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27 April 2012

Gluck: Iphigenie en Tauride




Easy CD-DA | FLAC tracks | Covers | 618 Mb

Date CD: May 11, 2004 | Telarc | 134:10


Disc One
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Disc Two
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Orfeo ed Eurydice may be Gluck's most popular opera, but this one, Iphigénie en Tauride, is probably his greatest. I normally hate his reformations--I like florid vocal lines and over-statement in opera--but in this work, his penultimate French opera (premiered in Paris in 1779), the characters' emotions are so close to the surface that the whole packs quite a dramatic wallop. Many in the opening audiences, however, still wanted something more Italianate, and the following year, Nicola Piccini set the same libretto. It was jeered off the stage (not least because the soprano was drunk) and has since disappeared. Gluck's version occasionally pops up and it's sounding better and better.

This set supersedes the other three (at one time or another) available: The 1957 live La Scala/Callas set is only worthy for Callas and is in terrible sound; the one on Chant du Monde, live from Buenos Aires in 1964 and starring Régine Crespin and Guy Chauvet is terrific but unfindable; and the John Eliot Gardiner recording is very good, but this one is better. The opera is about familial love and deep friendship and as such lacks the usual "love" music and interest. But the waters here run deep and Martin Pearlman and his singers plumb those depths. Christine Goerke's Iphigénie is towering. Rich with expression and beautiful tone, she is torn but always dignified--this is a truly superb reading. Almost no less good is the Orestes of Rodney Gilfry, who uses his high baritone with intelligence and ease, singing tenderly when needed and explosively at other times. Vinson Cole firmly and effectively brings his no-longer-so-light-and-all-the-better-for-it tenor to the role of Pylades, and Stephen Salters, as the villainous Thaos, may sing coarsely but it suits the character. Pearlman gets vivid, exciting playing from his period-instrument Boston Baroque and offers a 28-minute music-illustrated lecture after the close of the opera, on the second CD. The sound is luxurious and clear, and the singers' diction is always clear and forward. This set is a wonderful surprise--highly recommended.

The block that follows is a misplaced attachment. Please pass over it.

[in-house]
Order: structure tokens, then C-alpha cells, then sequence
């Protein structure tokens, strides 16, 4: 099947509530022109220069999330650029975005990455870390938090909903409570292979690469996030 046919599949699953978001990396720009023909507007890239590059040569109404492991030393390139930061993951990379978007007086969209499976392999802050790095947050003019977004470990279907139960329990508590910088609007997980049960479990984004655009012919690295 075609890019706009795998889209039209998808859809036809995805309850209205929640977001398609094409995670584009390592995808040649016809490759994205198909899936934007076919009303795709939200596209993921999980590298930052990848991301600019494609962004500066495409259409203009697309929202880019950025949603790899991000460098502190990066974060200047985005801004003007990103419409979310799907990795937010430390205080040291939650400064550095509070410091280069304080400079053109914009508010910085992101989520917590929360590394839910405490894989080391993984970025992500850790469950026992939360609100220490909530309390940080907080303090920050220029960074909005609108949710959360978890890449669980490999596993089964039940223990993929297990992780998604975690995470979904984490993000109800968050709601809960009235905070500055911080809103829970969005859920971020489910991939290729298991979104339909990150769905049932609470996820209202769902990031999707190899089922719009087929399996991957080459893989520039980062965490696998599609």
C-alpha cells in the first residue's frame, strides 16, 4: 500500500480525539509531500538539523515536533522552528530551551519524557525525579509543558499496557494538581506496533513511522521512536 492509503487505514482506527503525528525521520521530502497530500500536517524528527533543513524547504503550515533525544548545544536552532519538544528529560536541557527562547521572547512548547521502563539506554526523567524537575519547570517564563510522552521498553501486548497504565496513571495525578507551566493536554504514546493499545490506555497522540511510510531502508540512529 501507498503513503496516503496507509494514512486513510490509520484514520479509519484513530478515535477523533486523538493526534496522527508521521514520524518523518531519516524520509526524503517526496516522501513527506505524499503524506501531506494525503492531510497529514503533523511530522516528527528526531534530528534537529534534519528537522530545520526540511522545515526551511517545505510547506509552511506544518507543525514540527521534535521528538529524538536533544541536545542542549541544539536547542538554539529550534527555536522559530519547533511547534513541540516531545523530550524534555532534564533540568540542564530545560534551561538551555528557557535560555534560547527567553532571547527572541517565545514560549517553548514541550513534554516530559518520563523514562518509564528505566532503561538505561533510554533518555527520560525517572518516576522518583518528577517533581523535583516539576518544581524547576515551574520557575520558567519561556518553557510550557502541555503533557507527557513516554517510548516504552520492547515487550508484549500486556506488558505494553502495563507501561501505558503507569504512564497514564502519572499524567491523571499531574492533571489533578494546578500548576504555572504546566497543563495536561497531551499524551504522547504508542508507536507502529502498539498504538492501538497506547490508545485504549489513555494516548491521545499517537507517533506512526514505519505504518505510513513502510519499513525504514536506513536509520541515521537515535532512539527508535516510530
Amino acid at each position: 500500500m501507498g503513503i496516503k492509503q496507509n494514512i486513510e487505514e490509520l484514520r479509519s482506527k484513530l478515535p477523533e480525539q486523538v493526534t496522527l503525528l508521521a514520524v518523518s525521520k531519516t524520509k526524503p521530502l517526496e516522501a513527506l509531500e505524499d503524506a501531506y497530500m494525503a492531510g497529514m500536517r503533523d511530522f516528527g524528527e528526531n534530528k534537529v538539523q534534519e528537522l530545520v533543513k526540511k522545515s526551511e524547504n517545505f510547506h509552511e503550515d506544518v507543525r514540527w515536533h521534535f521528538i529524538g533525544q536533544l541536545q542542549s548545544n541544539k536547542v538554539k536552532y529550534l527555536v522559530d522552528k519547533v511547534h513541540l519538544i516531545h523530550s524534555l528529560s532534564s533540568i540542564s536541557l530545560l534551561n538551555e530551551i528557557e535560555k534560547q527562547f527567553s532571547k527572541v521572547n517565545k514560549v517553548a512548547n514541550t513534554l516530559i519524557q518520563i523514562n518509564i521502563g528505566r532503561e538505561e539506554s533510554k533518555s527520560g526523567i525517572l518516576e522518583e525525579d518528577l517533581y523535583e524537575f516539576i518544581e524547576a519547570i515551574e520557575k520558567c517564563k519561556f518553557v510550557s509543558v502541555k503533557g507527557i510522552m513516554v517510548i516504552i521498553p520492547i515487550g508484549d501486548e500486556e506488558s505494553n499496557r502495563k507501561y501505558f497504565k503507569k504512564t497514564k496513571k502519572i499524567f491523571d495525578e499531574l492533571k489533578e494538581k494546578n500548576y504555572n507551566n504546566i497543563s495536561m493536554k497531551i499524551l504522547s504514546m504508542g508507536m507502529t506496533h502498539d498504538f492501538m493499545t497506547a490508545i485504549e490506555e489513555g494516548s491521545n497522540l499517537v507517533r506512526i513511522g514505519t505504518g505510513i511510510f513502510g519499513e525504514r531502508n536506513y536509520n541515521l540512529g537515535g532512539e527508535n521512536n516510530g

--Robert Levine, ClassicsToday.com




Christine Goerke
Rodney Gilfry
Vinson Cole
Stephen Salters
Sharon Baker
Iayne West 


Boston Baroque
Martin Pearlman







3 comments:

YiannisK said...

Excellent interpretation. Better than Gardiner's. A real joy to listen to. Thank you very much.

Anonymous said...

Thank you very much.
Until now I had an old recording with La Callas.
Ihis recording is a real joy listening to.

Renildo Rodrigues said...

Wonderful recording! Many thanks!